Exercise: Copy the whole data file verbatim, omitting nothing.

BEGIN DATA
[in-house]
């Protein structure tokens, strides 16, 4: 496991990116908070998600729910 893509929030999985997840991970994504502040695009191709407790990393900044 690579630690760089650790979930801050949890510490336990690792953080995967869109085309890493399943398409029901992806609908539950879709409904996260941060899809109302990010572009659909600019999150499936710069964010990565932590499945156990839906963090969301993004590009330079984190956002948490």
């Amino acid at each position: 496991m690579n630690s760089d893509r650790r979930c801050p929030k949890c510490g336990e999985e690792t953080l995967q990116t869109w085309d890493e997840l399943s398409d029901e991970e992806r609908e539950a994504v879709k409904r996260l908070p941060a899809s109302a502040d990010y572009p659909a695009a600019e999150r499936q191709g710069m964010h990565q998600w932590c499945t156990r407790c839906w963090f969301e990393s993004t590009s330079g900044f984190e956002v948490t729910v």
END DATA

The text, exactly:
[in-house]
């Protein structure tokens, strides 16, 4: 496991990116908070998600729910 893509929030999985997840991970994504502040695009191709407790990393900044 690579630690760089650790979930801050949890510490336990690792953080995967869109085309890493399943398409029901992806609908539950879709409904996260941060899809109302990010572009659909600019999150499936710069964010990565932590499945156990839906963090969301993004590009330079984190956002948490």
């Amino acid at each position: 496991m690579n630690s760089d893509r650790r979930c801050p929030k949890c510490g336990e999985e690792t953080l995967q990116t869109w085309d890493e997840l399943s398409d029901e991970e992806r609908e539950a994504v879709k409904r996260l908070p941060a899809s109302a502040d990010y572009p659909a695009a600019e999150r499936q191709g710069m964010h990565q998600w932590c499945t156990r407790c839906w963090f969301e990393s993004t590009s330079g900044f984190e956002v948490t729910v």